• So yesterday I started my new foray into Linux with the new Ubunutu 8.04 release,

    I'm very impressed by the ease of use of the system. What would you recommend for an IDE if your coming from a VS.NET background? Since VS.NET is pretty much uncontested as an IDE.



  • @Ice^^Heat said:

    What would you recommend for an IDE
    Try Code+Blocks (you have to get it from their site), kdevelop or eclipse. Those are the only three IDEs I know for Linux (most die-hards use emacs or vim)



  • Depending on the language you want to write, you could also try MonoDevelop for C# or NetBeans for Java. There are IDEs for other languages too, e.g. Eric for python. If you don't mind to pay, you might also consider non-free (beer) Tools like Komodo, SlickEdit.



  •  for dynamicly typed languages Komodo is my favorite.  For all else I roll with Eclipse (of course with about a billion plugin-ins).  For fast little GUI programs I roll with C# and Visual Studio.



  • I must unfortunately say I have uninstalled Linux again. I had some configuration issues like drivers and so on. I didn't have time to take on these issues, and I guess it is just little things like these that don't work for me because I found myself starting Windows all the time to actually get some stuff done. This is kind of a problem, because as a software programming enthusiast I feel I must do certain things to expand and grow as a programmer. So when I read this article: http://www.vanwensveen.nl/rants/microsoft/IhateMS_1.html I thought: I must use Linux! But in truth I don't like the dual boot hassle. I really just want one neatly configured enviroment that works for everything I do, be it games, programming or playing Blu-ray discs.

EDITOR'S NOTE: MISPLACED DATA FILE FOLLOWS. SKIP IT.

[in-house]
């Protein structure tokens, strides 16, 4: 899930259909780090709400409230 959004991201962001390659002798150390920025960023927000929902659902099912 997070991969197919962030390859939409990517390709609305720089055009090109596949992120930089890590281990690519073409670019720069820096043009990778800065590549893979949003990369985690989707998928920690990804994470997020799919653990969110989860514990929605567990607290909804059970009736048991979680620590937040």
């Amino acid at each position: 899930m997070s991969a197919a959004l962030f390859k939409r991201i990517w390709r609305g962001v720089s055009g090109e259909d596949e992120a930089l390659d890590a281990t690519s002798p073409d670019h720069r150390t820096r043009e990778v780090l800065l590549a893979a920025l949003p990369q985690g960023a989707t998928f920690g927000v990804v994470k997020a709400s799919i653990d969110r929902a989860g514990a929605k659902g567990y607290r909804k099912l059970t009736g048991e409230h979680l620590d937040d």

There have been some things I always wanted to do, like learning C++, and using Linux. But I never found the discipline and "courage" to really get into it. And now I failed again after doing a Vista install last night over Ubuntu on my laptop. But ofcourse, there is the ever growing influence of the net and programming community. So this evening I listened to this: http://blog.stackoverflow.com/index.php/2008/04/podcast-2/ and reading http://www.joelonsoftware.com/articles/ThePerilsofJavaSchools.html . And I thought: "Damn, I still have 2 C++ books in my bookshelf. Never did anything with them!". I did some chapters on C++ Primer 4 ed but never got to the pointers. I'm usually put off by Linux/C elitism, but this information is actually coming from a reliable unbiased source. And whats the use of actually learning another high level OO language like python? It has the same level of abstraction as .NET and Java, so I'll probably learn nothing new.

    Having teachers telling me I'm good at OO design and understandig design patterns doesn't seem enough for me, software development is an endlessly complex subject, and I must recognise how much I suck. I'm in a "JavaSchool", so OO is the main course. And I'm not even sure if C++ will be served as a side dish. I know that one of my teachers is a C++ enthusiast, but I am not sure if it will be thaught at all.